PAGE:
The 2010 Cultural Catchup Project: Reader’s Choice
April 3rd, 2010
Over the past twelve months, I have been collecting various TV on DVD sets. This isn’t an entirely new phenomenon: I tend to impulse purchase a lot of television series on DVD due to various sales, and doing so has led me to discover shows like How I Met Your Mother, which I picked up for $22 one summer and led to the show becoming one of my personal favourites.
However, the sets I’ve been collecting as of late have been for a different purpose: rather than purchasing them to discover something new, the sets were purchased to “catch up” on something old. As I’ve written about in the past, I really only started watching television regularly in 2004, which meant that there were quite a large number of shows which started before that date which I never got around to watching.
This means that I have what I would call television blind spots, popular or critically-acclaimed series that I simply haven’t seen enough of in order to reference them. Now, it’s impossible to avoid having some blind spots, especially from a historical perspective; I know that I’m not going to be able to catch up on all of the sitcoms and police dramas from the 70s and 80s, so I will leave that to those more interested in those eras. However, as someone really interested in the more recent rise of the serial drama series and who feels like they missed out on some great television in the 1990s, there are certain blind spots that have proven problematic. I had to avoid reading Decade in Review pieces in order to evade spoilers, I’ve missed out on the true impact of certain guest acting gigs for former cast members, and I’ve had to deal with being a television critic and a television scholar who hasn’t watched these iconic (or at least “important”) television series. While I’m thankful that neither scholars or critics have ostracized me as a result of these unfortunate grievances – often because they too have embarrassing blind spots – I think it’s time I did something about it.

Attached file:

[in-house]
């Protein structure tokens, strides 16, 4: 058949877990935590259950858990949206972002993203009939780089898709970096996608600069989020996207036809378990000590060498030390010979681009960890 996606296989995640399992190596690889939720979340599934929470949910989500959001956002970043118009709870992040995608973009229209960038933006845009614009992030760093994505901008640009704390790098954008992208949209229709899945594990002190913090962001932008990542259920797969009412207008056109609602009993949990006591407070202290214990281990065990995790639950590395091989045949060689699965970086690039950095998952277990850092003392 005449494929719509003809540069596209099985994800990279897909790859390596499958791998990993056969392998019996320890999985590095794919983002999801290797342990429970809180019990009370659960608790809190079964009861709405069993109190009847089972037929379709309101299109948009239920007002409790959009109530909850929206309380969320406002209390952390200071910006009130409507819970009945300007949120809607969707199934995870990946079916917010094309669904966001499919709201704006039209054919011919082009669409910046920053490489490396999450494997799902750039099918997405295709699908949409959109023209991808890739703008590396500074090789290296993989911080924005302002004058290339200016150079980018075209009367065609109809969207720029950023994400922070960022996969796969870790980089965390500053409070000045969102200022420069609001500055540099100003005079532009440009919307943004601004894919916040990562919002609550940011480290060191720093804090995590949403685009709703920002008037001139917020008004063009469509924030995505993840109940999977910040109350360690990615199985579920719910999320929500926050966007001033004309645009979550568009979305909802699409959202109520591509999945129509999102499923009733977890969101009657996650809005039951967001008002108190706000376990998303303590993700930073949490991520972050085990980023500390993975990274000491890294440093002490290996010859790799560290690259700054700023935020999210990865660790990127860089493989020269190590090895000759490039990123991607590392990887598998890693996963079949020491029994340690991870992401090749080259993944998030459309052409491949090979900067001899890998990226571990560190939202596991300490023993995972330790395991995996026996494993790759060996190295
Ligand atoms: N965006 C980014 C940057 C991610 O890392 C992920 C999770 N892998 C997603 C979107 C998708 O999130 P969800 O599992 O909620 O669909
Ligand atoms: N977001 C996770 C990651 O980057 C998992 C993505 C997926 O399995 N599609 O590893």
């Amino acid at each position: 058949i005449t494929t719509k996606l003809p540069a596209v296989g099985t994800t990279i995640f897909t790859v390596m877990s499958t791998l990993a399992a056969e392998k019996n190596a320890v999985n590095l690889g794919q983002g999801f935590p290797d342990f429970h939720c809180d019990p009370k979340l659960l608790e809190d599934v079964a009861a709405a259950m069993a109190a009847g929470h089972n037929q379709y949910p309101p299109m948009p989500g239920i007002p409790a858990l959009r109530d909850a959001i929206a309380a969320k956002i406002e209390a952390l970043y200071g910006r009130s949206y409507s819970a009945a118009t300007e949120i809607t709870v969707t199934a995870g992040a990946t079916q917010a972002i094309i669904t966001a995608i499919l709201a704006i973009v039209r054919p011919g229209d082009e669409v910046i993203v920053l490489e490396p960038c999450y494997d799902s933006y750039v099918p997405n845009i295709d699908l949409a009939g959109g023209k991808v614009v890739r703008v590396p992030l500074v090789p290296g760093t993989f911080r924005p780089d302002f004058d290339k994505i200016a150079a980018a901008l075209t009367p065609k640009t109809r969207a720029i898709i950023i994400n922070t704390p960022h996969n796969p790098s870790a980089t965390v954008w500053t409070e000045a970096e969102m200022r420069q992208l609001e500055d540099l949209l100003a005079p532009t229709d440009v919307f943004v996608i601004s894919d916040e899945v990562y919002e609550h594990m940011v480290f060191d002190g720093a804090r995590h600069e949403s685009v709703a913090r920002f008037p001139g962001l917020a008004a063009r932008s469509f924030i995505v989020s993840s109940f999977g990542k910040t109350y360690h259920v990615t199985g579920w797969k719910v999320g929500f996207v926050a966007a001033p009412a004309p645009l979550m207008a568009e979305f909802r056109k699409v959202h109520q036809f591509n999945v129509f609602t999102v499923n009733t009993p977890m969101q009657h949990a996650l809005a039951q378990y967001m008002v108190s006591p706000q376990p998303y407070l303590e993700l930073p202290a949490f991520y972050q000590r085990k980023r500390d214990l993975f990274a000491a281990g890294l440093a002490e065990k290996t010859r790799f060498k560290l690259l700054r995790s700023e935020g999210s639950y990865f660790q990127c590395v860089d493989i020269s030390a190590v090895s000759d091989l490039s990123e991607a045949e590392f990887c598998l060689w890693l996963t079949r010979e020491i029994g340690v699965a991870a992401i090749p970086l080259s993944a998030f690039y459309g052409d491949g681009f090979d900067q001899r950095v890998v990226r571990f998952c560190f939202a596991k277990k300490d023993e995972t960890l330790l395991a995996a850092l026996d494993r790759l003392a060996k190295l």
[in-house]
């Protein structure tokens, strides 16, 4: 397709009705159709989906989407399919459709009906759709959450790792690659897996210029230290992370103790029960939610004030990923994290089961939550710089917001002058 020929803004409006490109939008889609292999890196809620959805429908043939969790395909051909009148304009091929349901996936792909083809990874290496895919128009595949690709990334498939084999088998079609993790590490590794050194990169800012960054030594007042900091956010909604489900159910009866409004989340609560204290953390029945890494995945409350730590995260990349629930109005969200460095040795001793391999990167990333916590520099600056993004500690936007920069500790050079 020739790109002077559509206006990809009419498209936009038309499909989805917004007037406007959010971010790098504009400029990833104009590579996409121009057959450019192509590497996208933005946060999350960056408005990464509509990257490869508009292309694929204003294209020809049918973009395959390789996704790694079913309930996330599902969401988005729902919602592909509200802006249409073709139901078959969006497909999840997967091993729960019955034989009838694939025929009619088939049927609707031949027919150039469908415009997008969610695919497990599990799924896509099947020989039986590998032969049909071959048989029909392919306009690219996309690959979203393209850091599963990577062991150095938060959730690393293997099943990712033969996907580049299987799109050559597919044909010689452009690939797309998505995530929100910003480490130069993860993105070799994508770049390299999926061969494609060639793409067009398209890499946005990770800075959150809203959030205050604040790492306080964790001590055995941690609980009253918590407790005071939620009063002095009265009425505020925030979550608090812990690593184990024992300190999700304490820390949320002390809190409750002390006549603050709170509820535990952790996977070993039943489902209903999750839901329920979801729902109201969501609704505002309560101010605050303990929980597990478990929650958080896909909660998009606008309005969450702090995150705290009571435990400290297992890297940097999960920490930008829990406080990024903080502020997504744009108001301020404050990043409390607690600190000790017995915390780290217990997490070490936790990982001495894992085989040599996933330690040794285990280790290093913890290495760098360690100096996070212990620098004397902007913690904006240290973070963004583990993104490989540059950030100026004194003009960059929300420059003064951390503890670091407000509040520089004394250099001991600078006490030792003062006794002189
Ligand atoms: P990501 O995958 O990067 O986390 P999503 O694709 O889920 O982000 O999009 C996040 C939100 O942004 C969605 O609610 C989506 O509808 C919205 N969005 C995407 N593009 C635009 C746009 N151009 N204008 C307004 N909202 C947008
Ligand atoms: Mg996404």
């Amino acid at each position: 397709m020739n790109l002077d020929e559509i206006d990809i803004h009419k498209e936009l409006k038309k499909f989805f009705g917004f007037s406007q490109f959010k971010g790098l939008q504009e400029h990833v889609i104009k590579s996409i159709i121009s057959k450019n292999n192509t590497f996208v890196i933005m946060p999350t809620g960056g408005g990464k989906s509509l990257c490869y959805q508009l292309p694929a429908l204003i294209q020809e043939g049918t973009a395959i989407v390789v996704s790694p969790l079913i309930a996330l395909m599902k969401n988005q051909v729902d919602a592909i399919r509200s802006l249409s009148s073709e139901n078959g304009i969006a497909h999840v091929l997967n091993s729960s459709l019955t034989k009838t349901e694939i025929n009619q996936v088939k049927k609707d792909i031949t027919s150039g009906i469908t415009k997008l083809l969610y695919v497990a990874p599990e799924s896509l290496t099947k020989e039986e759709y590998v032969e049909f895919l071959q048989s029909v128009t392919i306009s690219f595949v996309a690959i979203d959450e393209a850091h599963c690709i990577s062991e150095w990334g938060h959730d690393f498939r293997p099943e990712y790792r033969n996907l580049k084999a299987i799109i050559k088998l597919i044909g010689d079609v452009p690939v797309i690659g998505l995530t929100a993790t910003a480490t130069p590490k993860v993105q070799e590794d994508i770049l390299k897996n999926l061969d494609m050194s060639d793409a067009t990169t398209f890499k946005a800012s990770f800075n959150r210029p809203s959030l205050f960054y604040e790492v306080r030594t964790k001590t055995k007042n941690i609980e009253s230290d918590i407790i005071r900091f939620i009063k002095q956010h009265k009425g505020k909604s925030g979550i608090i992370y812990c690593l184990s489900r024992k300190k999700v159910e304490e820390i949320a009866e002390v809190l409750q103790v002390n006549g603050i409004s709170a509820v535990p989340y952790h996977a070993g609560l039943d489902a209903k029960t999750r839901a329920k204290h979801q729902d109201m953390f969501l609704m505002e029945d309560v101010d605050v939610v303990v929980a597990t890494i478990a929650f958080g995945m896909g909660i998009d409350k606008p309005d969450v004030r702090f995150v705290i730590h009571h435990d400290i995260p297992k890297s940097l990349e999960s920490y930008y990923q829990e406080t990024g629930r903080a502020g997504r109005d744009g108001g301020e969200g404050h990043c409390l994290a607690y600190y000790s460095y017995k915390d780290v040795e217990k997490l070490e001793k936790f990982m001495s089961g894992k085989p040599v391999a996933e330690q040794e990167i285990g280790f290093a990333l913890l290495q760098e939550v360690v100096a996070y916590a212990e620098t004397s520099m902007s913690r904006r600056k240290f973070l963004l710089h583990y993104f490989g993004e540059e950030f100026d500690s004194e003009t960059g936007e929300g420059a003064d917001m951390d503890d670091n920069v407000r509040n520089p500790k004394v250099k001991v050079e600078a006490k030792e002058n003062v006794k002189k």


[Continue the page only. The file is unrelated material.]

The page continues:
So in the next four months, as I transition from the end of my Master’s Degree at Acadia University to the beginning of my PhD at the University of Wisconsin Madison, I’m going to eliminate these blind spots. I’ve got five series on hand that I want to try to get through before August rolls around, and my plan is as follows:
- Focus on a single show at a time (with one exception).
- Watch the show(s) at whatever pace works with my schedule
- Write about the show(s) each weekend
Now, in terms of #3, I don’t intend on reviewing every episode – while I might review a single season if I’ve got enough to say about it, and I might even focus on a particular episode if it’s considered especially noteworthy, my goal is to make observations about the shows as a whole. Sometimes these could be analysis of how effective certain stories are or my opinion regarding certain characters, and other times they could focus on narrative form and structure or more “academic” subjects of analysis. Sometimes they might be observations about the show itself, and sometimes they might be observations about watching the show, or observations about watching the show after having evaded spoilers for so long. I want to keep things pretty open because there is some interesting diversity amongst and within these series, and I want to be able to respond to them contextually if at all possible. I’m even open to writing two pieces on a single weekend if it better reflects my viewing experience.